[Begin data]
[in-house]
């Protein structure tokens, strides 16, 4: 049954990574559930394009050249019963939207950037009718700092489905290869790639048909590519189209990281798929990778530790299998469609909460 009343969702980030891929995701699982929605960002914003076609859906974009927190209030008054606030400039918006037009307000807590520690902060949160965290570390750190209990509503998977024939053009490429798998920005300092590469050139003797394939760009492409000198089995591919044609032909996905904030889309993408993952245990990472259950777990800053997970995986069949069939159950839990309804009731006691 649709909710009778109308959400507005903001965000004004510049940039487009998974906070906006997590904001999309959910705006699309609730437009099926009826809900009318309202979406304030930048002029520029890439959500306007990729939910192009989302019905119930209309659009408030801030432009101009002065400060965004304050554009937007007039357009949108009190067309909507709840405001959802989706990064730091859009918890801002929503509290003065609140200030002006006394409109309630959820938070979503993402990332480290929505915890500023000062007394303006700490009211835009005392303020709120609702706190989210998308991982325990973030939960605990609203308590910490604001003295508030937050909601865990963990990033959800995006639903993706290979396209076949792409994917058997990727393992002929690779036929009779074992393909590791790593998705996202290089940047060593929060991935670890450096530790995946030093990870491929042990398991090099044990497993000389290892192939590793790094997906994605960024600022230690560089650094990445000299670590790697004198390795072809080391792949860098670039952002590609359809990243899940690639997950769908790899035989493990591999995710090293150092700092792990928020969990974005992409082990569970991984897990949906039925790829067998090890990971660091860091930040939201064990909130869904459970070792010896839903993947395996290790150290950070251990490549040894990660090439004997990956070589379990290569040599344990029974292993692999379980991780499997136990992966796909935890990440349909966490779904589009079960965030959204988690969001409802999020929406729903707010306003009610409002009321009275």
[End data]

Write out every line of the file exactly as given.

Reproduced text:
[in-house]
């Protein structure tokens, strides 16, 4: 049954990574559930394009050249019963939207950037009718700092489905290869790639048909590519189209990281798929990778530790299998469609909460 009343969702980030891929995701699982929605960002914003076609859906974009927190209030008054606030400039918006037009307000807590520690902060949160965290570390750190209990509503998977024939053009490429798998920005300092590469050139003797394939760009492409000198089995591919044609032909996905904030889309993408993952245990990472259950777990800053997970995986069949069939159950839990309804009731006691 649709909710009778109308959400507005903001965000004004510049940039487009998974906070906006997590904001999309959910705006699309609730437009099926009826809900009318309202979406304030930048002029520029890439959500306007990729939910192009989302019905119930209309659009408030801030432009101009002065400060965004304050554009937007007039357009949108009190067309909507709840405001959802989706990064730091859009918890801002929503509290003065609140200030002006006394409109309630959820938070979503993402990332480290929505915890500023000062007394303006700490009211835009005392303020709120609702706190989210998308991982325990973030939960605990609203308590910490604001003295508030937050909601865990963990990033959800995006639903993706290979396209076949792409994917058997990727393992002929690779036929009779074992393909590791790593998705996202290089940047060593929060991935670890450096530790995946030093990870491929042990398991090099044990497993000389290892192939590793790094997906994605960024600022230690560089650094990445000299670590790697004198390795072809080391792949860098670039952002590609359809990243899940690639997950769908790899035989493990591999995710090293150092700092792990928020969990974005992409082990569970991984897990949906039925790829067998090890990971660091860091930040939201064990909130869904459970070792010896839903993947395996290790150290950070251990490549040894990660090439004997990956070589379990290569040599344990029974292993692999379980991780499997136990992966796909935890990440349909966490779904589009079960965030959204988690969001409802999020929406729903707010306003009610409002009321009275």